I’ve been digging through the memory hole lately and was reminded of Focus On The Family’s Stuart Shepard, who in 2008 asked the faithful to pray for rain of Biblical proportions — torrential, “umbrella-ain’t-gonna-help-you” rain — to drown out Barack Obama’s DNC nomination speech. He literally was asking for a deluge of rain. “Urban and small stream flood advisory rain!” — those were his words.
What an ass. So, fast forward four years and Colorado Springs, home of Focus on the Family, is engulfed in flames. Tens of thousands of people have been forced to evacuate, homes have been burned to the ground, etc. etc.
Meanwhile Tampa, FL, where the Republican National Convention will meet later this summer, is flooding. Yes, Tropical Storm Debby has spawned those torrential, “urban and small stream flood advisory rains” Shepard prayed for. Woopsies.
One might say God has a sense of humor. A sick one, at that.
I’ve wondered how the Christian, libertarian paradise of Colorado Springs is handling this disaster. Remember, this is the town that voted against a property tax increase, instead opting to severely cut city services. Trash pick-up, police protection and bus service was slashed; even streetlights were deactivated.
Anti-government zealots hailed it as a model for the future; Michelle Malkin, who lives in Colorado Springs, gushed:
“Self-reliance. Privatization. Thrift. Fiscal accountability. The liberals in Denver and Washington could learn something from our Mountain West spirit if they could just get over their Colorado Springs Derangement Syndrome.”
So now that the place is on fire, how are they doing? As with any disaster, there have been remarkable stories of neighbors helping neighbors, people pitching in to lend a hand and pooling emergency donations in the face of disaster. This is as it should be: crisis brings out the best in humanity. We saw it here in Nashville during our floods. So, yay people.
And then we have finger-pointing from the usual quarters. Michelle Malkin, no longer cheering “our Mountain West spirit,” is blaming President Obama for the firefighting fleet’s declining numbers — from 44 a decade ago to just nine today. She carps:
The Obama administration’s neglect of the federal government’s aerial tanker fleet raises acrid questions about its core public safety priorities.
But she conveniently ignores the “free hand of the market” reasons for the fleet’s decline, as explained in the New York Times last week:
The contractor-owned planes, refurbished from military use and leased by the United States Forest Service, have been hobbled by accidents and mechanical problems, leading to growing safety concerns and calls for a major overhaul. A decade ago, the government had 44 large tanker planes at its command. Now, with fires raging from California to Colorado to Wyoming, the regular fleet is down to nine.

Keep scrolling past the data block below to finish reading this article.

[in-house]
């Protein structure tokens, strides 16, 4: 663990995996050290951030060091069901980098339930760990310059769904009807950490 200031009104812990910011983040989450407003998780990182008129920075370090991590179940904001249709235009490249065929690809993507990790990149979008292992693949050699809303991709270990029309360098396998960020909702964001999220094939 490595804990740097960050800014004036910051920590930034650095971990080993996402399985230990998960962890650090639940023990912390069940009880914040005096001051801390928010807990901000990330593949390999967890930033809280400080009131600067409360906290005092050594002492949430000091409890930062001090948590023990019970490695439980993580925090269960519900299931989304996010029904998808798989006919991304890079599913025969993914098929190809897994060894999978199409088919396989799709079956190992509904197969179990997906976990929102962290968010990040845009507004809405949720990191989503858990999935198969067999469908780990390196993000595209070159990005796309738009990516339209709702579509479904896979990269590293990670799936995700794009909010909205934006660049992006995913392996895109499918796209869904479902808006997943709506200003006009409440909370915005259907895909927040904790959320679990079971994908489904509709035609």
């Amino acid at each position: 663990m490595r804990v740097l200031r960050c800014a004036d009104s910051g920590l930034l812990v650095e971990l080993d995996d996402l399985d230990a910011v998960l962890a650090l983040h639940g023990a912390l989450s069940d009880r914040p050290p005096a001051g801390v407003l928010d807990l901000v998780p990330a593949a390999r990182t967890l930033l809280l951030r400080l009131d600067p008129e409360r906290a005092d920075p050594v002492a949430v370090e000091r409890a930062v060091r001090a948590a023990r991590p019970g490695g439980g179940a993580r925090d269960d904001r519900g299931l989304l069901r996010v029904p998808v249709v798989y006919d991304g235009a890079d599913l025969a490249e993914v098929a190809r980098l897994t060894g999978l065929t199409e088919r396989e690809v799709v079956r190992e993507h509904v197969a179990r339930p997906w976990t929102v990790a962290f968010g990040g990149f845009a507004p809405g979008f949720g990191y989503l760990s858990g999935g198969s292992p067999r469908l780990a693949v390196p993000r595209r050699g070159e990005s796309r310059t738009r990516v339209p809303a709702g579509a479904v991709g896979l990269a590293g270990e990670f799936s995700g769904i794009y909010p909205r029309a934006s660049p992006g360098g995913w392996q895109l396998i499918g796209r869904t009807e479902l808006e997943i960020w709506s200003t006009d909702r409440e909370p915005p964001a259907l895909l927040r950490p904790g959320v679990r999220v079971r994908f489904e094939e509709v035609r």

Modern airplanes are available, some able to skim up a bellyful of water from a lake without even stopping to land and thus to conduct dozens of drops a day, but these are too expensive for the private contractors who fly the forest missions. Even the supply of younger military hand-me-downs has dried up. “There are no lightweight bombers being surplused anymore,” said Vincent Ambrosia, a forest fire expert at NASA.
Wait, what? The fleet is operated by private contractors, not Uncle Sam? But conservatives are always telling us that privatization is the answer to all of our problems! So the Free Hand Of The Market has failed? Not possible!
Meanwhile, this guy blames Obama for shrinking the fleet (linking to Malkin) and blames environmentalists for fighting the use of slurry — which, despite his claims, they seem to be using, as Republican Congressman Doug Lamborn tried to take credit for the arrival of federal slurry bombers before Tuesday’s GOP primary. Of course he did.
As for the charge about environmentalists and slurry, here’s what the New York Times piece said:
But the best way to use firefighting planes is not even clear. Although firefighting planes have been used for about 50 years, experts question whether it is better to use fire retardant instead of plain old water. Should the drop be made on a fire, or in a spot in advance of where the fire has reached?
Next month, the Forest Service will begin a study to see what technique works best. A sensor-equipped aircraft will fly 10 to 15 minutes behind the water bomber, to perform the forest equivalent of a bombing damage assessment.
I have no doubt that environmentalists are worried about the use of slurry, but it doesn’t sound like such concerns have made their way into any actual policy yet. What the Times piece tells us is that firefighters are trying to determine the most effective means of fighting the super-hot, climate-change related fires we’re seeing now. These aren’t your grandpa’s forest fires.
This reminds me an awful lot of Louisiana’s argument over “berms” after the BP oil spill. Blaming environmentalists was easy and fun for the Republicans — hippie punching always is with this crowd — but the question wasn’t, are they more damaging than an oil spill? The question was always, does it work? The answer in the case of the sand berms was a definitive no. But Gov. Bobby Jindal got to look defiant and resolute and the Fox News crowd got to swoon, never mind the time and money wasted.
Same as it ever was.